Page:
By Barbara Kessler
Green Right Now
The cows are fighting back!
After hearing that their methane emissions (of the personal variety) were contributing to greenhouse gas pollution, they decided to prove that they could take care of their own biowaste, thank you very much. So a group of Holsteins (dairy cows, smarter than their beefy cousins) rallied round the stock tank, pondered their poop problem and created the first biomethane produced from cow manure. Mooing over their sustainable invention, they chugged back chocolate shakes, poured the biomethane into a diesel truck and headed out to the World Ag Expo in Tulare, Calif., to show off.
The outline for the next Wallace and Grommit movie, Revenge of the Methane-Emitting Bovines?
No, actually, it’s true, with a few twists.
Today, the first cow-powered truck really is appearing at the World Ag Expo, having been converted to operate on bioemethane produce from cow patties at Hilarides Dairy. The bovs had a little help developing this forward-thinking innovation. Their owner Rob Hilarides, the EPA, the California Air Resources Board and the Sustainable Conservation all worked on the project (along with many others).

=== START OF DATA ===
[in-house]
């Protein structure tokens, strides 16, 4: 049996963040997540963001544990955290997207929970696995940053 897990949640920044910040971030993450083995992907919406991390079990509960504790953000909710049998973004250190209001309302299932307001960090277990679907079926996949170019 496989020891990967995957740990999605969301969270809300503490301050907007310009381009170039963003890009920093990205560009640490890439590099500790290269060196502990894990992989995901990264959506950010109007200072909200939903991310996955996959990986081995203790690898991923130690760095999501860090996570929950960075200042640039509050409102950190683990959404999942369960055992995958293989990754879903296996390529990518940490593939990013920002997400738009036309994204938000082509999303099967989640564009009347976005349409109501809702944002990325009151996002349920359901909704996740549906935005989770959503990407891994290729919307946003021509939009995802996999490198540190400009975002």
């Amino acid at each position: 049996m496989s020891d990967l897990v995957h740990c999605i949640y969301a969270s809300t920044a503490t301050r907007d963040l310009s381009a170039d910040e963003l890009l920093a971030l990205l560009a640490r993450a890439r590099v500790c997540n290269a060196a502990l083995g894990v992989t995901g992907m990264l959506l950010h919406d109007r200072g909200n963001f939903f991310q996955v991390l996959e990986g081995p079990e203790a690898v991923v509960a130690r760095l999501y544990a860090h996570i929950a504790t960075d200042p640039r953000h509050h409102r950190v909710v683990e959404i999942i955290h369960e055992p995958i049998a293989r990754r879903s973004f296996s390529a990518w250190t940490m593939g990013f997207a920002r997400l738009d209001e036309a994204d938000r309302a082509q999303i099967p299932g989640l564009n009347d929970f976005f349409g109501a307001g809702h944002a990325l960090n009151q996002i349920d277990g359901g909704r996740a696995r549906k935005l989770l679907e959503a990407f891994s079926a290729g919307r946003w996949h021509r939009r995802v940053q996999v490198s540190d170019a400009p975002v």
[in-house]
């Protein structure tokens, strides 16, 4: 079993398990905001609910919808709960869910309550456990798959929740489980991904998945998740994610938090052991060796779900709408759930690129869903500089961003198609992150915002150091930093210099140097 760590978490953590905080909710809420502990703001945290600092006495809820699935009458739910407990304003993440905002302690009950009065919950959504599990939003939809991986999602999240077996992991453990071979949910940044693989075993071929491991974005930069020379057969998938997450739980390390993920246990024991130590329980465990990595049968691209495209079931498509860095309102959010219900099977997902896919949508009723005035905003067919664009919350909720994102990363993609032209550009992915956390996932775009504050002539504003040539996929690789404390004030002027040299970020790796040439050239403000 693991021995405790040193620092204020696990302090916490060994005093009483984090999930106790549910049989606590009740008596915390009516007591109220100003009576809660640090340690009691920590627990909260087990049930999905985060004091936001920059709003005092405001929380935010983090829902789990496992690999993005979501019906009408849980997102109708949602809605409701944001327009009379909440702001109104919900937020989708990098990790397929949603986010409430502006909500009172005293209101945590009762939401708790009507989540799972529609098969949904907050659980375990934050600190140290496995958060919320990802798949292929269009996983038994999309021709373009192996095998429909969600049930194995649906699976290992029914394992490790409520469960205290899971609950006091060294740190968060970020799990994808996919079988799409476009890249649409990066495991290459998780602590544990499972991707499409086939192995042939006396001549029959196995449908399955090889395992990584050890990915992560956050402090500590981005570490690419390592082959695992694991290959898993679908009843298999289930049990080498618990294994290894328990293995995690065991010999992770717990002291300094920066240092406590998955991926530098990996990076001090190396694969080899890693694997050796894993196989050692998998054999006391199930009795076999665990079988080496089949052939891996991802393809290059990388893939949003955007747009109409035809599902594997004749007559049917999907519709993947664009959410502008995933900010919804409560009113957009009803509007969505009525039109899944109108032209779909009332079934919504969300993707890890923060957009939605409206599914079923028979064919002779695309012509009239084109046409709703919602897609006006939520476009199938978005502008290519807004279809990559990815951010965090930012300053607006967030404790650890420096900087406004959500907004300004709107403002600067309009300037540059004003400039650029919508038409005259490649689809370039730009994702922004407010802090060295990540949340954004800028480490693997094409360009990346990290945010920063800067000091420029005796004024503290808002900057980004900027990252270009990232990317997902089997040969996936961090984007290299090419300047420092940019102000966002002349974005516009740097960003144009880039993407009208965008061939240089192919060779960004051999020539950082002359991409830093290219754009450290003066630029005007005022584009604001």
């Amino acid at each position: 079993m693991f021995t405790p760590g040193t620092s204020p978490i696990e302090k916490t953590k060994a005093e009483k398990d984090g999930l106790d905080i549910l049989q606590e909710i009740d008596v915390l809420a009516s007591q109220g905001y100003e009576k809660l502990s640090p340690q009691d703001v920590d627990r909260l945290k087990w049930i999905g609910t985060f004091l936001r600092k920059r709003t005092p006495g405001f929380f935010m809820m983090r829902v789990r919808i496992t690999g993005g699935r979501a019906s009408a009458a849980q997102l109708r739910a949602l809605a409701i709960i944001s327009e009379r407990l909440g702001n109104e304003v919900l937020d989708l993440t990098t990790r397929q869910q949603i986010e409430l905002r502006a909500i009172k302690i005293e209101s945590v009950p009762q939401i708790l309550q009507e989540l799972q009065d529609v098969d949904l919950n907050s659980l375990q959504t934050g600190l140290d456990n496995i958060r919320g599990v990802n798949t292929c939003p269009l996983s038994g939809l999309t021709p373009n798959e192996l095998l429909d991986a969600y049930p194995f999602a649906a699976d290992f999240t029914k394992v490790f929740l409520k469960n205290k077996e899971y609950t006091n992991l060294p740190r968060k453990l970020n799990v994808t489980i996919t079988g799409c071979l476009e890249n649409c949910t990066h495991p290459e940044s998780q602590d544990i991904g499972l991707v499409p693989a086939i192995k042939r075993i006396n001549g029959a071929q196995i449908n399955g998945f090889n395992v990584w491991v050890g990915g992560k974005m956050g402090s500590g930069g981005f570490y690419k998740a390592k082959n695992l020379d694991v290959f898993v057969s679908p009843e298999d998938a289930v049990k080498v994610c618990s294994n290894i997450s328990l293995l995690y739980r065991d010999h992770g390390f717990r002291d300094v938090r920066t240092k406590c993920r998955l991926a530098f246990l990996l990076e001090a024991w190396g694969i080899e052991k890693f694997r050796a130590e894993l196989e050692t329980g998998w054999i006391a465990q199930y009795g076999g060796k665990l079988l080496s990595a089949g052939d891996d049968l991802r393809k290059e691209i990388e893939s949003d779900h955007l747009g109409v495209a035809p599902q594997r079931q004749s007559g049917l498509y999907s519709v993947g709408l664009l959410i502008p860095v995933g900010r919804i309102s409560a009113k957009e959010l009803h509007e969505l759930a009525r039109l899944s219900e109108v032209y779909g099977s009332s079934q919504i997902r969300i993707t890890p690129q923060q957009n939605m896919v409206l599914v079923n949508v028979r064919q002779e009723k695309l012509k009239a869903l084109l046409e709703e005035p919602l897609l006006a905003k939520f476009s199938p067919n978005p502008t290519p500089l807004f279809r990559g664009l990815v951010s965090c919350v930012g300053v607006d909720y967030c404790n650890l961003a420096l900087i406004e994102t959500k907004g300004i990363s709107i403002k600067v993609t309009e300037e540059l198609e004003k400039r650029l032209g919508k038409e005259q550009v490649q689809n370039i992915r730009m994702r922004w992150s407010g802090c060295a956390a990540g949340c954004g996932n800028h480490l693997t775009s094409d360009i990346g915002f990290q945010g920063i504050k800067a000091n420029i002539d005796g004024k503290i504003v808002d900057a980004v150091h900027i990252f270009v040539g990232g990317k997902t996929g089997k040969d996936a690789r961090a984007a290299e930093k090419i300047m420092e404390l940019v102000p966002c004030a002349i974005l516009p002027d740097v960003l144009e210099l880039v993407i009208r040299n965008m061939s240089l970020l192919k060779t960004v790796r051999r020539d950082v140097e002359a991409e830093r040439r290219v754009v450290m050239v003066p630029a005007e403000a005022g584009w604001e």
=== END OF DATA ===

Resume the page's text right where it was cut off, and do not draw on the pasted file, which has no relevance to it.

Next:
Using cow manure to fuel trucks reduces greenhouse gases two ways: It cuts down on the methane released by manure and the air pollution from conventional diesel engines.
Not to mention that there’s no foreign dependency involved, since US cows produce manure that’s so local you can, well, smell it.
Says Rob Hilarides, owner of Hilarides Dairy in Lindsay, Calif., in a statement: “For us it made sense to invest in this technology. Now we can utilize the dairy’s potential to power our trucks, in addition to generating electricity for our operations. This will significantly reduce our energy costs and give us some protection from volatile energy prices.”
Michael Marsh, Chief Executive Officer of Western United Dairymen, praised Hilarides as a dairyman “who cares for the environment and is willing to take a financial risk on a new approach to providing transportation fuel.”
“In California, the manure is plentiful,” said Allen Dusault, the Sustainable Conservation’s Director of Sustainable Agriculture. “The technology is here and public-private partnerships can make this work.”
“Biomethane is the only vehicle fuel that is carbon negative. The production process prevents greenhouse gases from reaching the atmosphere, and the resulting fuel is clean burning.”
The group estimates that US dairy cows could power about 1 million vehicles this way. In essence, they could power the way to get their milk to market.
“Across the nation, the benefit to the climate could be as great as taking 16 million cars off the road,” Dusault said.
(Read more about cow power at the Sustainable Conservation website. If you want to know more about how biomethane is produced, a process that involves flushing the cow manure into “lagoons” and converting it to biogas using a “digester”, see the report, Biomethane from Dairy Waste.)
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